Before and after each count down throw everyone was encouraged to hug the person standing next to you.
I gave a fellow photographer a quick hug...we were standing at the edge of the field trying to get the best view of the throw.
We smiled at each other and then aimed out cameras out to the crowd.
Check out the plastic clad camera man!
A stage held some rocking rock bands that were really good.
The Master of Ceremony introduced one group as being the second most popular Holi band nationally, and the band hailed from San Diego.
Go figure!
Rock music was played with Krishna's name popped into the lyrics randomly.
That was rather amusing to me.
The guy in white gave a brief address to the crowd.
He spoke about God, and that the main identifier of God is always LOVE.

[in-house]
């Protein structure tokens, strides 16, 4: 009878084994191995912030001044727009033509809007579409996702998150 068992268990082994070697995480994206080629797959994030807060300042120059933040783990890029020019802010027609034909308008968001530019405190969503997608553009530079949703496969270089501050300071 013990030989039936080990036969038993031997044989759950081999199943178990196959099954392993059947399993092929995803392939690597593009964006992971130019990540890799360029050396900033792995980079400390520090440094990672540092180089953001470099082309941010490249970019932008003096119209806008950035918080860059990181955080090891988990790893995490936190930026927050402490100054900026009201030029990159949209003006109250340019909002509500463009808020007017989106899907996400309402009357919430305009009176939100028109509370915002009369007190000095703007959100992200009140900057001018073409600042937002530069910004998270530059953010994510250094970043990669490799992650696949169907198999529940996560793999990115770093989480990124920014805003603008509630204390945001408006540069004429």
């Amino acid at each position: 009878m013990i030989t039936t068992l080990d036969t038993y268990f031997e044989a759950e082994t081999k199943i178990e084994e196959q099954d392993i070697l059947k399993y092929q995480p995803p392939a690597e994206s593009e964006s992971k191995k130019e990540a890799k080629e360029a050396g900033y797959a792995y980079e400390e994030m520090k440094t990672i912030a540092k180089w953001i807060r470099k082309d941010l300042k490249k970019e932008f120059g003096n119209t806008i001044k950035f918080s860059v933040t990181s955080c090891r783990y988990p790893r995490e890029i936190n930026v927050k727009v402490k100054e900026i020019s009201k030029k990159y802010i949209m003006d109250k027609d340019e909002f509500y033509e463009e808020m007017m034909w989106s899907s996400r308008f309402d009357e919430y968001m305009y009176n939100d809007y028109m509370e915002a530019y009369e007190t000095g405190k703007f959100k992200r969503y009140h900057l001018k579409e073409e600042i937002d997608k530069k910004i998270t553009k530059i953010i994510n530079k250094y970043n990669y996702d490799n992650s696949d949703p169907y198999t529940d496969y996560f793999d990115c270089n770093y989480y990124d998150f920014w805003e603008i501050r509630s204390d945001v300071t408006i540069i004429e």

He stressed that the Creator God made everything and everyone and then He rested.
(I was with him with this thought...nice to hear Creationism being touted!)
He pointed out that if one does not love, one does not know God.
If one is working so hard to succeed that one doesn't have time to love his wife and children , it is not right.
He added we should call upon God's name to provide all our needs and to receive love to give to others.
(So good.)
He encouraged everyone to call upon God's Name.
God, Jesus, Allah, Buddha, Krishna...all are names of God (um...I disagreed with that...) and we were encourage to call upon and chant the name of God that WE used.
Since we were on the grounds of the Krishna Temple, the God name Krishna would be chanted from here.
He added that if "they" (the Krishna) were to come to other places of worship the next day, on Sunday, they would happily chant the name of our God in our places of worship.